Directed by: Danny Boyle.
Written by: John Hodge based on the novel by Irvine Welsh.
Starring: Ewan McGregor (Renton), Ewen Bremner (Spud), Jonny Lee Miller (Sick Boy), Kevin McKidd (Tommy), Robert Carlyle (Begbie), Kelly Macdonald (Diane), Peter Mullan (Swanney), James Cosmo (Mr. Renton), Eileen Nicholas (Mrs. Renton), Susan Vidler (Allison), Pauline Lynch (Lizzy), Shirley Henderson (Gail), Stuart McQuarrie (Gavin / US Tourist), Irvine Welsh (Mikey Forrester).
It can be a strange experience going back and revisiting a movie you loved as a teenager for the first time in years as an adult. Such is the case I had recently watching Danny Boyle’s Trainspotting – in preparation for the sequel out this month – a film that came out when I was 15 years old, and that I probably watched at least 5 times before I graduated from high school in 2000 – and then, I don’t think I’ve seen the film since. It’s interesting to see the film now for all these years later for several reasons. One is that while the cast was largely unknown at the time, almost all of the major roles were filled by actors, who if they didn’t become huge stars, at least became well known working actors. Another is to see, in a rawer form, the same sort of direction that Danny Boyle would refine through the years- culminating 12 years later with Slumdog Millionaire (2008) – a film that uses the same kind of tricks that Trainspotting does to try and energize the audience. The difference is that in 1996, that felt new and exciting (at least to the novice cinephile I was at the time), and by 2008, it felt like a safe choice. Finally, watching a film like Trainspotting as an adult really does let you know, rather quickly, how much you’ve aged. I remembered the film as a drug film about how fun it was to do drugs – right up until the time it isn’t fun anymore, and you need to stop or die. What surprised me on this viewing is how quickly things really do turn dark in Trainspotting – we’re barely a half hour in when Baby Dawn dies – and Renton (Ewan McGregor) removes all doubt about what an absolute shit he is – going immediately to fix himself another dose of heroin – and while he’s “thoughtful” enough to prepare one for Baby Dawn’s mother as well – he notes that, of course, she got hers after he got his. Viewing the film as an adult, I don’t see it so much as about freedom – as I did when I was a teenager – but about a group of selfish assholes. Oddly though, that doesn’t make me like the film any less.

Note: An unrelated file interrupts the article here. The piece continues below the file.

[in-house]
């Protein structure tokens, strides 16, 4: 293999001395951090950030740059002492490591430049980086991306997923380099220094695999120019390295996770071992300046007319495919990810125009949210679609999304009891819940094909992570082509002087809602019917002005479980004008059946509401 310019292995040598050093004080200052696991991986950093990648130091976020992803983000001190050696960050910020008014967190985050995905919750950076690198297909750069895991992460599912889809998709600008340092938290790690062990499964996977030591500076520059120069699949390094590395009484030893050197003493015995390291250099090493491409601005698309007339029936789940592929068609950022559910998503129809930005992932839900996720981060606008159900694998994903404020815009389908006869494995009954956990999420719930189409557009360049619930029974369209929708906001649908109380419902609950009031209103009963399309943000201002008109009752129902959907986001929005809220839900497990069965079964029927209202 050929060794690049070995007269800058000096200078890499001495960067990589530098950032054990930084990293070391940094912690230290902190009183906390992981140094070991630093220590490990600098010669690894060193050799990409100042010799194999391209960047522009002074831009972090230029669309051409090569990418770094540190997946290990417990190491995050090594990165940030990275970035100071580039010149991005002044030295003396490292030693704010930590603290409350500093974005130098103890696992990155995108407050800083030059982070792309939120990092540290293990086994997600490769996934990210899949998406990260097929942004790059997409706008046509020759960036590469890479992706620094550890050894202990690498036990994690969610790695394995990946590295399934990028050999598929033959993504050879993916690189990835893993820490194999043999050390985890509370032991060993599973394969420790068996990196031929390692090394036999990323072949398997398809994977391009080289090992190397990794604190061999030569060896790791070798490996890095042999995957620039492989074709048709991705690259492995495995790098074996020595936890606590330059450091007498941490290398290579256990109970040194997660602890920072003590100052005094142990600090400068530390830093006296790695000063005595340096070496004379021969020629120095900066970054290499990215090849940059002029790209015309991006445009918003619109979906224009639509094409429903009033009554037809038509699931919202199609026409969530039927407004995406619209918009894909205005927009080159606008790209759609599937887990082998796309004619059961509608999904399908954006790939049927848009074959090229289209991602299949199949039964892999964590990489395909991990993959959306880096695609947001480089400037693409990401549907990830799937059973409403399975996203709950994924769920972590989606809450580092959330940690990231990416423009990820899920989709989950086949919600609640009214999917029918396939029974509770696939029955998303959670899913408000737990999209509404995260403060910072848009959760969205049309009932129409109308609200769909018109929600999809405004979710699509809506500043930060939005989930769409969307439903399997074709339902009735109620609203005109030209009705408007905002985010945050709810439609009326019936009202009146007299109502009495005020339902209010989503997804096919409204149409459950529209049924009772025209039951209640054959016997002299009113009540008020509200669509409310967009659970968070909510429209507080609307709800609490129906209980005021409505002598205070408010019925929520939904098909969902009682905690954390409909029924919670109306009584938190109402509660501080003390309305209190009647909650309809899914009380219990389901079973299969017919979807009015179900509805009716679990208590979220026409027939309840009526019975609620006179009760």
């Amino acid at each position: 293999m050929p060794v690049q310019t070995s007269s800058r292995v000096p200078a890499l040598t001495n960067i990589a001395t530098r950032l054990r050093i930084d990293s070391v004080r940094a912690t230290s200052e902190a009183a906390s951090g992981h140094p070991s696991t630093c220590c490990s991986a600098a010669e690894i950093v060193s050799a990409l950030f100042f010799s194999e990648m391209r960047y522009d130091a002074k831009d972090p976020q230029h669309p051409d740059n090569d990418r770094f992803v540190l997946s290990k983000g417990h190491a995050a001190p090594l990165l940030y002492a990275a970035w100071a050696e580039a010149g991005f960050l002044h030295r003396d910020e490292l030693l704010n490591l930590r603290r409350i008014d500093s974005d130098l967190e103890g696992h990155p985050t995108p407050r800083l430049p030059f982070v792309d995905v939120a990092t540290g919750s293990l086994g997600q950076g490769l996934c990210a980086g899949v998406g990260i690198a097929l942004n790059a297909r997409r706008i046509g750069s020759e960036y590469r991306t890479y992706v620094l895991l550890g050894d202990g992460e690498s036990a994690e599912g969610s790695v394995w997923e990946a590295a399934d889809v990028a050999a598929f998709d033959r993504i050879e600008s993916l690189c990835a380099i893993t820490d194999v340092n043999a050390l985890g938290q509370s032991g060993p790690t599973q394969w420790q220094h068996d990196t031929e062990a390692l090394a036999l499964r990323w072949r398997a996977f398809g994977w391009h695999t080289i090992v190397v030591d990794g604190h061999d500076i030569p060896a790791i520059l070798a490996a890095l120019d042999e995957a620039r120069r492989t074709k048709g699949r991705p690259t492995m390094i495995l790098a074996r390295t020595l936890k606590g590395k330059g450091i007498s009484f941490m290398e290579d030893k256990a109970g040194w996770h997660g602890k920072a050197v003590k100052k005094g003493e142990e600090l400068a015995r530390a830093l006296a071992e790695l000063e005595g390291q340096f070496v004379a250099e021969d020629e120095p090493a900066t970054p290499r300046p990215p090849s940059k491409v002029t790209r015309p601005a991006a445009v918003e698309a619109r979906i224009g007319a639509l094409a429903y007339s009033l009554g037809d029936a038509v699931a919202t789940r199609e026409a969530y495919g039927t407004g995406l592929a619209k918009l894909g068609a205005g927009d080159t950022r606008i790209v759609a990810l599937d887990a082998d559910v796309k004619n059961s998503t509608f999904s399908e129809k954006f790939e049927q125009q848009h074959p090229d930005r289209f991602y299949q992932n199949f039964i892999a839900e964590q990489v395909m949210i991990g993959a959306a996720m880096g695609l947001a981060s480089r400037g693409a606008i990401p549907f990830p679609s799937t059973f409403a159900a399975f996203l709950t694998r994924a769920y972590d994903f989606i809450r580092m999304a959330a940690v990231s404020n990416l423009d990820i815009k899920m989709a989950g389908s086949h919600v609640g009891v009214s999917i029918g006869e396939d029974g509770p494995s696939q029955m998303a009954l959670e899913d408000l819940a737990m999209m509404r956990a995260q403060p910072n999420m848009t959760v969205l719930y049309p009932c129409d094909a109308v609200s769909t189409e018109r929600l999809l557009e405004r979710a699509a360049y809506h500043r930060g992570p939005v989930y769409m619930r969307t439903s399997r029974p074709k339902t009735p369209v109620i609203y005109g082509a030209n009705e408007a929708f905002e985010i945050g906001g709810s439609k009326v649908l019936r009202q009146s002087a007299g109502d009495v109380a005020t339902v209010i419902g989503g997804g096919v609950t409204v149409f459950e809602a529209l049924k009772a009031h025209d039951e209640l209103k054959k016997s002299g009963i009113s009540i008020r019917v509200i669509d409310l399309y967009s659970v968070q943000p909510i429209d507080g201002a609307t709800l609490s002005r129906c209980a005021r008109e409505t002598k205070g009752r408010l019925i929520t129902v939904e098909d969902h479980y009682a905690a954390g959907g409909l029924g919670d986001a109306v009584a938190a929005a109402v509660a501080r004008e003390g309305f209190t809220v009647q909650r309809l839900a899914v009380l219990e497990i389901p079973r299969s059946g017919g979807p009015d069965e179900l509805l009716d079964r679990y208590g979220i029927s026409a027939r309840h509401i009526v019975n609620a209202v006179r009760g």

There is a rawness and energy about Trainspotting from its opening sequence – when Renton, Sick Boy (Johnny Lee Miller) and Spud (Ewen Bremmer) are all running from the cops (set to Iggy Pop’s Lust for Life – one of the many great songs that made the soundtrack one of the best of the 1990s). Renton gets bumped by a car – and immediately pops back up again – but instead of running, just looks at the driver and laughs – right before he’s tackled. The movie then flashes backward, not to the beginning of Renton’s story, but just the part he chooses to begin with (whatever made him – or anyone – start heroin is never mentioned – except for poor, dumb Tommy). Renton informs us – in voiceover – that this time, he’s going to quit the junk for sure – and informs us how exactly he’s going to go ahead and do that. It works – but only for a bit. He’ll be back on it again soon, perhaps because whether he’s stoned or not, he ends up doing the same thing – hanging out with his idiot friends, drinking, going to bars, and not working. IF he’s on heroin, he’s got no sex drive – but when he’s off, and he does meet a girl (Kelly McDonald) – and goes home with her, it turns out she’s s high school student.